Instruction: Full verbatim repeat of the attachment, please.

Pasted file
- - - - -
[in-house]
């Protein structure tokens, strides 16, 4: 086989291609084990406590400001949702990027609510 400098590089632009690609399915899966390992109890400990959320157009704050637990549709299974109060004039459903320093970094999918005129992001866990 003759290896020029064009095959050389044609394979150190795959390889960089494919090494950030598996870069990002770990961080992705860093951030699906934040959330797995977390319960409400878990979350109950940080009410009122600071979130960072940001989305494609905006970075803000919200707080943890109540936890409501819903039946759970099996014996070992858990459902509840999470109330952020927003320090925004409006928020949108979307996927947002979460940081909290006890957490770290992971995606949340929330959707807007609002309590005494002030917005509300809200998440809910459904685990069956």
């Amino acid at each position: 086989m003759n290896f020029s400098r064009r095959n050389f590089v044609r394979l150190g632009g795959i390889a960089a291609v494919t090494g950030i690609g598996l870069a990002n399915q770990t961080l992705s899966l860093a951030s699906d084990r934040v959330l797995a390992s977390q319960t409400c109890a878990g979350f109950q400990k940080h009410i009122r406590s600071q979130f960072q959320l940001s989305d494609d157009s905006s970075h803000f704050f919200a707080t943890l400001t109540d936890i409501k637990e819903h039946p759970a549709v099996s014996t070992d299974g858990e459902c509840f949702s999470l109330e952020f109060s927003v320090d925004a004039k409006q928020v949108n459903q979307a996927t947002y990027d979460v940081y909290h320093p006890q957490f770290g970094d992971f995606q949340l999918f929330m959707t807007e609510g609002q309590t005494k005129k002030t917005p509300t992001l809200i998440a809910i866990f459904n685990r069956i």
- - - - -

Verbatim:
[in-house]
């Protein structure tokens, strides 16, 4: 086989291609084990406590400001949702990027609510 400098590089632009690609399915899966390992109890400990959320157009704050637990549709299974109060004039459903320093970094999918005129992001866990 003759290896020029064009095959050389044609394979150190795959390889960089494919090494950030598996870069990002770990961080992705860093951030699906934040959330797995977390319960409400878990979350109950940080009410009122600071979130960072940001989305494609905006970075803000919200707080943890109540936890409501819903039946759970099996014996070992858990459902509840999470109330952020927003320090925004409006928020949108979307996927947002979460940081909290006890957490770290992971995606949340929330959707807007609002309590005494002030917005509300809200998440809910459904685990069956």
């Amino acid at each position: 086989m003759n290896f020029s400098r064009r095959n050389f590089v044609r394979l150190g632009g795959i390889a960089a291609v494919t090494g950030i690609g598996l870069a990002n399915q770990t961080l992705s899966l860093a951030s699906d084990r934040v959330l797995a390992s977390q319960t409400c109890a878990g979350f109950q400990k940080h009410i009122r406590s600071q979130f960072q959320l940001s989305d494609d157009s905006s970075h803000f704050f919200a707080t943890l400001t109540d936890i409501k637990e819903h039946p759970a549709v099996s014996t070992d299974g858990e459902c509840f949702s999470l109330e952020f109060s927003v320090d925004a004039k409006q928020v949108n459903q979307a996927t947002y990027d979460v940081y909290h320093p006890q957490f770290g970094d992971f995606q949340l999918f929330m959707t807007e609510g609002q309590t005494k005129k002030t917005p509300t992001l809200i998440a809910i866990f459904n685990r069956i």